Special Guests
Saturday, July 5, 1997

Skip Gorman has long been one of this country's finest performers of old-time cowboy music. Beginning at age eight by playing guitar and singing along with Jimmie Rodgers records, Skip went on to master the traditional flavors of American fiddle and mandolin styles. He was a member of the Deseret String Band in the 1970's, recording Powder River his first album of cowboy songs and fiddle tunes, for Folk Legacy in 1977. This was followed by Trail to Mexico and The Old Style Mandolin (Marimac). His new release on Rounder Records, A Greener Prairie was chosen by the Boston Globe as one of the Top Ten recordings of 1994. His "Cowboy Waltz" was featured on Ken Burn's documentary Baseball. Skip has performed at the National Folk Festival at Wolftrap, the Shetland Festival, and taught at Augusta Heritage and Pinewoods. Skip spends part of his time employed as a musician/wrangler for the 1880's-period cattle drives at High Island Ranch in Hamilton Dome, Wyoming.

Kate MacKenzie has been a favorite guest of A Prairie Home Companion since 1981. For many years, she was lead singer of Stoney Lonesome, with whom she recorded six bluegrass albums, toured Japan and North America, and was featured in the public television series, Showcase. With the Hopeful Gospel Quartet, MacKenzie has recorded a live album from Carnegie Hall, performed at folk festivals in Scotland and Denmark, and performed on PBS' Austin City Limits. Her work with A Prairie Home Companion has included coast-to-coast tours, farewell and reunion shows, 20 Disney Channel television broadcasts, the 1993 Book of Guys tour, and a recurring dramatic role as Sheila, the Christian Jungle girl (wild, yet pure). Her first solo album, Let Them Talk (Red House Records), was on the National Bluegrass Charts for 10 months. A new album, Age of Innocence (Red House), was released last fall. MacKenzie's success was noted in The New York Times, which grouped MacKenzie in "the new wave of strong female voices."

Pat Williams served Montanans for 18 years as a US Congressman, during the entire duration of which he was a member of the National Parks Committee. Known as a leading supporter of the arts and humanities, he served on the House Committee on Ecomonic and Educational Opportunities, as well as the subcommittee with jurisdiction over the National Endowment of the Arts and the National Endowment for the Humanities. In the early 1980s, he served on the House Committee on Budget. As two-term Chairman of the Budget Committee's Task force on Human Resources, WIlliams suceeded in thwarting the Reagan White House's attempts to sharply scale back or eliminate numerous education, job training and nutrition programs for middle- and low-income workers and their families. He voluntarily left the House of Representatives at the conclusion of the last session to return to Montana and to teach at the University of Montana/Missoula.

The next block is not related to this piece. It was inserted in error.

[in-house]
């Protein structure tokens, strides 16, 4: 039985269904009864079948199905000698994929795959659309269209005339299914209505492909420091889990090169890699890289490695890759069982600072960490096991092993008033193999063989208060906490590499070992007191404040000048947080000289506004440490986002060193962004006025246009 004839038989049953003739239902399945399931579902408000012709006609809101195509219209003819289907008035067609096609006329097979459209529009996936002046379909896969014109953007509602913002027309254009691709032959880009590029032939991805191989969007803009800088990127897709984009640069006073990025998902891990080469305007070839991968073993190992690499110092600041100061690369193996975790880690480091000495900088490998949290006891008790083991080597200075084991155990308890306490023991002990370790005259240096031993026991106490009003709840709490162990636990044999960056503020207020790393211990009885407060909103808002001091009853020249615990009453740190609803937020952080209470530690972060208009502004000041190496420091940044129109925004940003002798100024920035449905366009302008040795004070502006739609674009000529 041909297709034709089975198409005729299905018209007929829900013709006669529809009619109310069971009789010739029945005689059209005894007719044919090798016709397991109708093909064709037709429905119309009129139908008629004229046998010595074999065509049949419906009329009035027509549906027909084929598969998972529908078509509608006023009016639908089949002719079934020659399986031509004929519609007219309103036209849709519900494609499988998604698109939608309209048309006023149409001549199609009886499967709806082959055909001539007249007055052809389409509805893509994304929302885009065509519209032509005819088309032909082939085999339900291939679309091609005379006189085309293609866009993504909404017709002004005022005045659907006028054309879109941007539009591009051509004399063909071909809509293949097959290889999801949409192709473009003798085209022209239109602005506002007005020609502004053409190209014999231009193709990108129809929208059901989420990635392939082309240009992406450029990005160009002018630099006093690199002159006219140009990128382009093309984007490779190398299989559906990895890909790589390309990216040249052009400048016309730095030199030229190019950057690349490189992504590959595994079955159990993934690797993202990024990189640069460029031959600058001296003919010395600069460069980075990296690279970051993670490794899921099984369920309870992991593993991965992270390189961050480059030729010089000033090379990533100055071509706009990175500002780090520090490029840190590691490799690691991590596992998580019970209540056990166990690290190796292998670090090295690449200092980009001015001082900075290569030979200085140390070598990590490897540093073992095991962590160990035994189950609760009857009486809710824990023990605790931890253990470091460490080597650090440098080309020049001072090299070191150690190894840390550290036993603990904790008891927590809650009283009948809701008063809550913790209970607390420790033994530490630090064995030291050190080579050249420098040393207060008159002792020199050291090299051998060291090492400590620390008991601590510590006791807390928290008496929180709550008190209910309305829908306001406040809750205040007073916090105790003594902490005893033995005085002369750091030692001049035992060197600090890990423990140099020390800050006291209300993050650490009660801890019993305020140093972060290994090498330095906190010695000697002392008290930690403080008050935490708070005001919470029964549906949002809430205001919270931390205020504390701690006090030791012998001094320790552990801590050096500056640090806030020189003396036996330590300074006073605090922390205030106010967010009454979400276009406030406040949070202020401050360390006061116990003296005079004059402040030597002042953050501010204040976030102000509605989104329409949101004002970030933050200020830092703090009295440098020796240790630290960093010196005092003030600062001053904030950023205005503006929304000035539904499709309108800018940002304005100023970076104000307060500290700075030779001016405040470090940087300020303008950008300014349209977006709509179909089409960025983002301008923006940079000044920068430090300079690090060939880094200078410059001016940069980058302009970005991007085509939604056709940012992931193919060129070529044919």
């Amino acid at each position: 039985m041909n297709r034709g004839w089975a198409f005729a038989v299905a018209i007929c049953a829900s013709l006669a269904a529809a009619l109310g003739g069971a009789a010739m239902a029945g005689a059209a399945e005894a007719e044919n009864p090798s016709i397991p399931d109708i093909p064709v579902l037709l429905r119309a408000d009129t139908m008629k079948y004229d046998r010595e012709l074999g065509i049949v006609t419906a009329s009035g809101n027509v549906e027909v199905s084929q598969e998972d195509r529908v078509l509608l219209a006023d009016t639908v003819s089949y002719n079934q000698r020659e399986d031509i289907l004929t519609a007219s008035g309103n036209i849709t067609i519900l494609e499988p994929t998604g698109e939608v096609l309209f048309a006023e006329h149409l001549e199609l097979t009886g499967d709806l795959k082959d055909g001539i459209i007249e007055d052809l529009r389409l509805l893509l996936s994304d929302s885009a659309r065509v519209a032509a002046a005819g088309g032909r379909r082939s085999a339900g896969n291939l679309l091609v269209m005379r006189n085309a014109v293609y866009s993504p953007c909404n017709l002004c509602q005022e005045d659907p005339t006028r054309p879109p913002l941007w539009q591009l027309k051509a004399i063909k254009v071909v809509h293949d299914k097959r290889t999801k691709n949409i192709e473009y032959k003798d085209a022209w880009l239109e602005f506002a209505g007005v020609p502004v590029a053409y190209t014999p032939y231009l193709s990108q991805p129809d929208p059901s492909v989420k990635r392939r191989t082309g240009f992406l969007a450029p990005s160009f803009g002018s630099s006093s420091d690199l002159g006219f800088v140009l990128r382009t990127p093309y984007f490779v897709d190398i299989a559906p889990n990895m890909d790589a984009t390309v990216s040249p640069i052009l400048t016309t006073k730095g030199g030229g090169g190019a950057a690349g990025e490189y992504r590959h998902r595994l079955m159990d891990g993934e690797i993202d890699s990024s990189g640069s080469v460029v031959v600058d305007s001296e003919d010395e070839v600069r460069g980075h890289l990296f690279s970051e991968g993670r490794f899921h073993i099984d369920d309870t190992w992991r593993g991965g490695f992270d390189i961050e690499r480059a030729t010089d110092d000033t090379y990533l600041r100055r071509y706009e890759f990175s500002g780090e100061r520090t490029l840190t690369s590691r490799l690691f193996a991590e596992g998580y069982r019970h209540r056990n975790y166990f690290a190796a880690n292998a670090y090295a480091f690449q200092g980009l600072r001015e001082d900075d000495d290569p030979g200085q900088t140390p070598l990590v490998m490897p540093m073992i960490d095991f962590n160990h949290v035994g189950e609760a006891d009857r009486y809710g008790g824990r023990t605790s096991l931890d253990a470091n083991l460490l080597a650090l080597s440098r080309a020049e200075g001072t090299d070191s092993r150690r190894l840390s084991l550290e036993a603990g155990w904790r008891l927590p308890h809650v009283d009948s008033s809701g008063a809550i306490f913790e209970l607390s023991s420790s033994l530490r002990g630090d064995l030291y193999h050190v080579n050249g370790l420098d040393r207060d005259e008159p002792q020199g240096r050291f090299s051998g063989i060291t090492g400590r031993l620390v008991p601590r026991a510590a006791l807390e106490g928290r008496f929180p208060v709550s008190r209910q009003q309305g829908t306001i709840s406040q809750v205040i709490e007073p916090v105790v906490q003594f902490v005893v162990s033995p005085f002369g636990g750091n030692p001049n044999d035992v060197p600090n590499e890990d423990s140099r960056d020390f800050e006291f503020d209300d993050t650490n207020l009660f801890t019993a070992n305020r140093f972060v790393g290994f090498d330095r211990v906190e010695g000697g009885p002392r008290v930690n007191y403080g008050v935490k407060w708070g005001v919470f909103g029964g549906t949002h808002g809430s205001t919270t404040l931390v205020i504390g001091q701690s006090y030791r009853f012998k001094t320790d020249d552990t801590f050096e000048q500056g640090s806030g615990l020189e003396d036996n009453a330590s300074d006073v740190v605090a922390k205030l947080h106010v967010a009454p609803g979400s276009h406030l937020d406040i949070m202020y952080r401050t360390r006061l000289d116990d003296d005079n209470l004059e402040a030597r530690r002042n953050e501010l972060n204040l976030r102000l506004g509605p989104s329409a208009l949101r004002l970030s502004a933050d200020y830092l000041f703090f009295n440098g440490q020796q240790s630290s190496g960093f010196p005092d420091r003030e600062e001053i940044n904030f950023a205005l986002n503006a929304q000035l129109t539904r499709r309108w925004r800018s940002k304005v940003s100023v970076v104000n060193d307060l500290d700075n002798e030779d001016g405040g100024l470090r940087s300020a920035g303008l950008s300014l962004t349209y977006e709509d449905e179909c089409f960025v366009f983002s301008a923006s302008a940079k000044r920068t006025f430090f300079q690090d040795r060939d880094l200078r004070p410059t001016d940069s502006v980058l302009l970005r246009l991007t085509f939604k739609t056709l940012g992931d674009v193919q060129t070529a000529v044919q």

Robin and Linda Williams have been frequent guests on A Prairie Home Companion since 1976. They performed on the second and third Prairie Home Companion Reunion Tours and on A Prairie Home Companion's broadcasts from Carnegie Hall, Radio City Music Hall, and the Universal Amphitheater. Beyond A Prairie Home Companion, the Williamses have made numerous television appearances: on the Nashville Network's Fire on the Mountain, Nashville Now, and Music City Tonight. And the duo has been heard on other nationwide radio programs: the Grand Ole Opry has welcomed Robin and Linda Williams as guests, as have Mountain Stage and NPR's All Things Considered. With 12 recordings and three musicals to their credit, they are considered to be among the finest songwriters in the folk-country tradition. Their most recent albums include: Sugar for Sugar, on the Sugar Hill label; and Robin and Linda Williams and Their Fine Group-Live, Sugar Hill's re-release of Strictly Country Records' recording, Live in Holland. Last year, Robin and Linda Williams released a new gospel album, Good News (Sugar Hill). The pair's harmonies can be also heard on Mary Chapin Carpenter's album, Stones in the Road, and on Iris DeMent's Warner Bros. recording, My Life. As part of the Hopeful Gospel Quartet, the duo recorded a live album from Carnegie Hall (produced by Chet Atkins, on Sony Records), toured across the United States and Europe, and been featured on PBS' Austin City Limits.

Old Sweet Songs: A Prairie Home Companion 1974-1976

Old Sweet Songs

Lovingly selected from the earliest archives of A Prairie Home Companion, this heirloom collection represents the music from earliest years of the now legendary show: 1974–1976. With songs and tunes from jazz pianist Butch Thompson, mandolin maestro Peter Ostroushko, Dakota Dave Hull and the first house band, The Powdermilk Biscuit Band (Adam Granger, Bob Douglas and Mary DuShane).

Available now»

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